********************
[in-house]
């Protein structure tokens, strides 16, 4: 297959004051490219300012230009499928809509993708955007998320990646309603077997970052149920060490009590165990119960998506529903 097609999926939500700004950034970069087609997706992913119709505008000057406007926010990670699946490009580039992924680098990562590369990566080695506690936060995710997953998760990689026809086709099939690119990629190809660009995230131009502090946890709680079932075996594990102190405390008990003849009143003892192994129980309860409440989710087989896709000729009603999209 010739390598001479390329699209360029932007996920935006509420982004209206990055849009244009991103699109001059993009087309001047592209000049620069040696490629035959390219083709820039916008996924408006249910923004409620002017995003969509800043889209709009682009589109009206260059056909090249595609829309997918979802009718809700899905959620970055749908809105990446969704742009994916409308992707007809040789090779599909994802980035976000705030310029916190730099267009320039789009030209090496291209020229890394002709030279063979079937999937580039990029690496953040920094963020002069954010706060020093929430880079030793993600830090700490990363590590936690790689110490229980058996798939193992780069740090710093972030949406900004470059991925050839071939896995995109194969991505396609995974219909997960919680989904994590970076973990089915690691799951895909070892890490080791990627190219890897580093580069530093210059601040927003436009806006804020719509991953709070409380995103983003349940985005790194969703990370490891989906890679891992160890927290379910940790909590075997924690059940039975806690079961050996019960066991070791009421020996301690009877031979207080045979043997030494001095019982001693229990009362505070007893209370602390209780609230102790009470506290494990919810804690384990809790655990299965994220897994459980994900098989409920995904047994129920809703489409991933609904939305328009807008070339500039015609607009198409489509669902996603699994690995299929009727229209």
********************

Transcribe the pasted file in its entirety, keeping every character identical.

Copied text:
[in-house]
């Protein structure tokens, strides 16, 4: 297959004051490219300012230009499928809509993708955007998320990646309603077997970052149920060490009590165990119960998506529903 097609999926939500700004950034970069087609997706992913119709505008000057406007926010990670699946490009580039992924680098990562590369990566080695506690936060995710997953998760990689026809086709099939690119990629190809660009995230131009502090946890709680079932075996594990102190405390008990003849009143003892192994129980309860409440989710087989896709000729009603999209 010739390598001479390329699209360029932007996920935006509420982004209206990055849009244009991103699109001059993009087309001047592209000049620069040696490629035959390219083709820039916008996924408006249910923004409620002017995003969509800043889209709009682009589109009206260059056909090249595609829309997918979802009718809700899905959620970055749908809105990446969704742009994916409308992707007809040789090779599909994802980035976000705030310029916190730099267009320039789009030209090496291209020229890394002709030279063979079937999937580039990029690496953040920094963020002069954010706060020093929430880079030793993600830090700490990363590590936690790689110490229980058996798939193992780069740090710093972030949406900004470059991925050839071939896995995109194969991505396609995974219909997960919680989904994590970076973990089915690691799951895909070892890490080791990627190219890897580093580069530093210059601040927003436009806006804020719509991953709070409380995103983003349940985005790194969703990370490891989906890679891992160890927290379910940790909590075997924690059940039975806690079961050996019960066991070791009421020996301690009877031979207080045979043997030494001095019982001693229990009362505070007893209370602390209780609230102790009470506290494990919810804690384990809790655990299965994220897994459980994900098989409920995904047994129920809703489409991933609904939305328009807008070339500039015609607009198409489509669902996603699994690995299929009727229209």